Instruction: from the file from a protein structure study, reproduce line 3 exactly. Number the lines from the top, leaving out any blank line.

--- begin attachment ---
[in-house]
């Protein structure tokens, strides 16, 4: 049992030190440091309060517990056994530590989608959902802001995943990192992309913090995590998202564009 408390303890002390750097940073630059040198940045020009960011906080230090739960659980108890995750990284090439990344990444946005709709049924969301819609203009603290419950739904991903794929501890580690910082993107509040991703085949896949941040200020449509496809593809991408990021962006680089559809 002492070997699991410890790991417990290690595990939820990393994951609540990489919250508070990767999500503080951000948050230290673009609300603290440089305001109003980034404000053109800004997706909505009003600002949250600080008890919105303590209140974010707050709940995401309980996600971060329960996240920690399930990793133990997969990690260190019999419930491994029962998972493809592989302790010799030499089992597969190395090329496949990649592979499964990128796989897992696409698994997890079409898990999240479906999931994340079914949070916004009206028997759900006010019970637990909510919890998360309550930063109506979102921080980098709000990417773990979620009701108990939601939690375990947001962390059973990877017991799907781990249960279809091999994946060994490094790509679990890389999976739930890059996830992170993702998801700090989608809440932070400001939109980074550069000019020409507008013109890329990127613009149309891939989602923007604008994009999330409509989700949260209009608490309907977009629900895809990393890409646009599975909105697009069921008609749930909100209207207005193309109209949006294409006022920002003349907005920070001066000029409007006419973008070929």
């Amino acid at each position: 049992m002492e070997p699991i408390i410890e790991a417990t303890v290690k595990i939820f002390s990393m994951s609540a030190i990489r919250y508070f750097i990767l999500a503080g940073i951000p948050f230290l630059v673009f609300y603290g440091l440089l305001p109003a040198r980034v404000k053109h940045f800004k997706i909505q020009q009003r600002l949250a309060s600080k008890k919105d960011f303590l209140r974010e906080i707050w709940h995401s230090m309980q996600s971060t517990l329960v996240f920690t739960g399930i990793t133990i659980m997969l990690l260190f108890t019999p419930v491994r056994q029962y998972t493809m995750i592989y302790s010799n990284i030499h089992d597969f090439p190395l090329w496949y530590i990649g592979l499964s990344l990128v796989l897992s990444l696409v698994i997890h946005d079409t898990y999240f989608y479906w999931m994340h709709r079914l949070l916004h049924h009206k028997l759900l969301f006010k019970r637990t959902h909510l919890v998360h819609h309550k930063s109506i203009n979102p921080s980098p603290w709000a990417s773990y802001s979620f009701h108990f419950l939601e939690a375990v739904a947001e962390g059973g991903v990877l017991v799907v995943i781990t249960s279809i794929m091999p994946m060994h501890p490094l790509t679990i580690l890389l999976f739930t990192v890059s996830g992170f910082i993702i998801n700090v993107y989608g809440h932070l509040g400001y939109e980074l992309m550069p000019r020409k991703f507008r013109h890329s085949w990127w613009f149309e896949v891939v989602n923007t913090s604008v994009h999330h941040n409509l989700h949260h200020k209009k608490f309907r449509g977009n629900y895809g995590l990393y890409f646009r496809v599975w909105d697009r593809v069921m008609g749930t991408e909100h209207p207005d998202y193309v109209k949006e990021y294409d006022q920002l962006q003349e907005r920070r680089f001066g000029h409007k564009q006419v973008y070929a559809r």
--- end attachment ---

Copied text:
């Amino acid at each position: 049992m002492e070997p699991i408390i410890e790991a417990t303890v290690k595990i939820f002390s990393m994951s609540a030190i990489r919250y508070f750097i990767l999500a503080g940073i951000p948050f230290l630059v673009f609300y603290g440091l440089l305001p109003a040198r980034v404000k053109h940045f800004k997706i909505q020009q009003r600002l949250a309060s600080k008890k919105d960011f303590l209140r974010e906080i707050w709940h995401s230090m309980q996600s971060t517990l329960v996240f920690t739960g399930i990793t133990i659980m997969l990690l260190f108890t019999p419930v491994r056994q029962y998972t493809m995750i592989y302790s010799n990284i030499h089992d597969f090439p190395l090329w496949y530590i990649g592979l499964s990344l990128v796989l897992s990444l696409v698994i997890h946005d079409t898990y999240f989608y479906w999931m994340h709709r079914l949070l916004h049924h009206k028997l759900l969301f006010k019970r637990t959902h909510l919890v998360h819609h309550k930063s109506i203009n979102p921080s980098p603290w709000a990417s773990y802001s979620f009701h108990f419950l939601e939690a375990v739904a947001e962390g059973g991903v990877l017991v799907v995943i781990t249960s279809i794929m091999p994946m060994h501890p490094l790509t679990i580690l890389l999976f739930t990192v890059s996830g992170f910082i993702i998801n700090v993107y989608g809440h932070l509040g400001y939109e980074l992309m550069p000019r020409k991703f507008r013109h890329s085949w990127w613009f149309e896949v891939v989602n923007t913090s604008v994009h999330h941040n409509l989700h949260h200020k209009k608490f309907r449509g977009n629900y895809g995590l990393y890409f646009r496809v599975w909105d697009r593809v069921m008609g749930t991408e909100h209207p207005d998202y193309v109209k949006e990021y294409d006022q920002l962006q003349e907005r920070r680089f001066g000029h409007k564009q006419v973008y070929a559809r």